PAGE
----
If you measure the state of the U.S. economy strictly by how things are going on Wall Street, or by the core unemployment number, it's pretty easy to say things are peachy.
But those are hardly the only stats that matter, and in this clip from Motley Fool Answers, hosts Robert Brokamp and Alison Southwick start off with a "What's Up, Bro?" segment that focuses on a troubling trend: Bankruptcies among the elderly are rising at a fairly alarming rate, according to a new analysis. And what put these seniors in the red? According to the professors behind the study, "inadequate income and unmanageable costs of healthcare, as they try to deal with reductions to their social safety net." The duo discuss the findings, and what people can do in the face of those broader issues.
A full transcript follows the video.
This video was recorded on Aug. 21, 2018.
Alison Southwick: So, Bro, what's up?
Robert Brokamp: Well, Alison, if you look at the typical metrics of an economy's well-being, we're doing pretty well, nowadays. Second quarter GDP came in at a healthy 4.1%, unemployment is at a very low 3.9%, and the stock market is up for the year so far.
Southwick: What do you know that I don't, Bro?
Brokamp: Nothing. Absolutely nothing. But not everyone is in good financial shape and one group that is at risk is a subset of senior citizens who have little room for economic error. That's one takeaway from a recent report entitled, Graying of U.S. Bankruptcy: Fallout from Life in a Risk Society. It's brought to us by four professors: Deborah Thorne, Pamela Foohey, Robert Lawless, and Katherine Porter and I'll just read a little bit from the abstract.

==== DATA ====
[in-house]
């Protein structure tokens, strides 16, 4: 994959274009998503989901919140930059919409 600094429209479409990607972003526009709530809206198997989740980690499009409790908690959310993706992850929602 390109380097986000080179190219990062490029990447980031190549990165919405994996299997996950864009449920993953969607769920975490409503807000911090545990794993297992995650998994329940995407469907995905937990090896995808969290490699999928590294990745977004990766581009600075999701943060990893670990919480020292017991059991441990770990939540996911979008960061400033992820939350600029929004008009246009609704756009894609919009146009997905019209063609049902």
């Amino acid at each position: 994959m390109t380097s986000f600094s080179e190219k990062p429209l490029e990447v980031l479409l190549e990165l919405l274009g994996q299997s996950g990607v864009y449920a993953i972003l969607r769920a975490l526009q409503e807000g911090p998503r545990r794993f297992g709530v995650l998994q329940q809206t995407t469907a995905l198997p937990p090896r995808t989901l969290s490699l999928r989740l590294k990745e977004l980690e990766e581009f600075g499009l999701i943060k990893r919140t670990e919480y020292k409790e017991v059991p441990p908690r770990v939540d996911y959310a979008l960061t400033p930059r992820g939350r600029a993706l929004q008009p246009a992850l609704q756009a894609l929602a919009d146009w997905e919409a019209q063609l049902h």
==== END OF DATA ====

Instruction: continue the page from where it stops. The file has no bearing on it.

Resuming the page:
"Using data from the Consumer Bankruptcy Project, we find more than a two-fold increase in the rate at which older Americans [age 65 and over] file for bankruptcy and an almost five-fold increase in the percentage of older persons in the U.S. bankruptcy system."
But it's not necessarily an epidemic, so here's some of the stats. From February 2013 to November 2016 there were 3.6 bankruptcy filers per thousand people in the 65-74 age group. So 3.6 per thousand. But in 1991 that number was just 1.2 per thousand. It's the trajectory of the trend that is worrisome.
What are the causes? Well, according to a survey that was done for the report, about three in five said unmanageable medical expenses played a role and we've seen this in every age group.
Southwick: I could have told you that without even reading the report.
Brokamp: Right. A little more than two-thirds cited a drop in income. Many said bankruptcies came from helping others. A little more than one-third of the older filers said that they were helping either their children, or their parents, or other relatives. A big part of it nowadays is more and more parents and even grandparents are co-signing for kids' student loans.
Also, more people are entering their later years carrying debt. Roughly 41% of people in 2016 in that age group [65-74] had a mortgage and that's 41% compared to only 21% in 1989.
And one of the overall themes of the report is that part of this is just that risk has been sort of transferred over the last three decades. People are now more responsible for their own retirement savings in the 401(k) type of situation vs. a classic defined benefit plan. Out-of-pocket healthcare expenses have gone up. Fewer companies are offering retirees health insurance. So this whole collection of factors are what is driving this.